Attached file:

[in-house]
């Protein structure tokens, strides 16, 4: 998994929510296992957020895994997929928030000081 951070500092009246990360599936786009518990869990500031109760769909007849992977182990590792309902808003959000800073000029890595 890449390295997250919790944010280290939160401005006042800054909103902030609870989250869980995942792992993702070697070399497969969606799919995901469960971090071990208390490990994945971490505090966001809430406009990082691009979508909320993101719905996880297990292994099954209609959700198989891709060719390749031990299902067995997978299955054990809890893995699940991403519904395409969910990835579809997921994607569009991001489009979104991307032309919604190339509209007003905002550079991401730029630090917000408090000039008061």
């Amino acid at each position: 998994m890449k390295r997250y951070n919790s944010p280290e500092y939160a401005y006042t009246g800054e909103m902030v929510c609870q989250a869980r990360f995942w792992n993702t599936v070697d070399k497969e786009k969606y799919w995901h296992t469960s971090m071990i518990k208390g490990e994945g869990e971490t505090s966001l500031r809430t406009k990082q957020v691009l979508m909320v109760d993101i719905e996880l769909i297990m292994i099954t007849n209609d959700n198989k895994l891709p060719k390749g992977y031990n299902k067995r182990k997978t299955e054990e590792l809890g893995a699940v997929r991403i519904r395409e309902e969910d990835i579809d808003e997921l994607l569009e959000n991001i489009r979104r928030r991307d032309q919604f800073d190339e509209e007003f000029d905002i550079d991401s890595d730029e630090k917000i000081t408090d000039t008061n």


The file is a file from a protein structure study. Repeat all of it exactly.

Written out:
[in-house]
């Protein structure tokens, strides 16, 4: 998994929510296992957020895994997929928030000081 951070500092009246990360599936786009518990869990500031109760769909007849992977182990590792309902808003959000800073000029890595 890449390295997250919790944010280290939160401005006042800054909103902030609870989250869980995942792992993702070697070399497969969606799919995901469960971090071990208390490990994945971490505090966001809430406009990082691009979508909320993101719905996880297990292994099954209609959700198989891709060719390749031990299902067995997978299955054990809890893995699940991403519904395409969910990835579809997921994607569009991001489009979104991307032309919604190339509209007003905002550079991401730029630090917000408090000039008061």
């Amino acid at each position: 998994m890449k390295r997250y951070n919790s944010p280290e500092y939160a401005y006042t009246g800054e909103m902030v929510c609870q989250a869980r990360f995942w792992n993702t599936v070697d070399k497969e786009k969606y799919w995901h296992t469960s971090m071990i518990k208390g490990e994945g869990e971490t505090s966001l500031r809430t406009k990082q957020v691009l979508m909320v109760d993101i719905e996880l769909i297990m292994i099954t007849n209609d959700n198989k895994l891709p060719k390749g992977y031990n299902k067995r182990k997978t299955e054990e590792l809890g893995a699940v997929r991403i519904r395409e309902e969910d990835i579809d808003e997921l994607l569009e959000n991001i489009r979104r928030r991307d032309q919604f800073d190339e509209e007003f000029d905002i550079d991401s890595d730029e630090k917000i000081t408090d000039t008061n």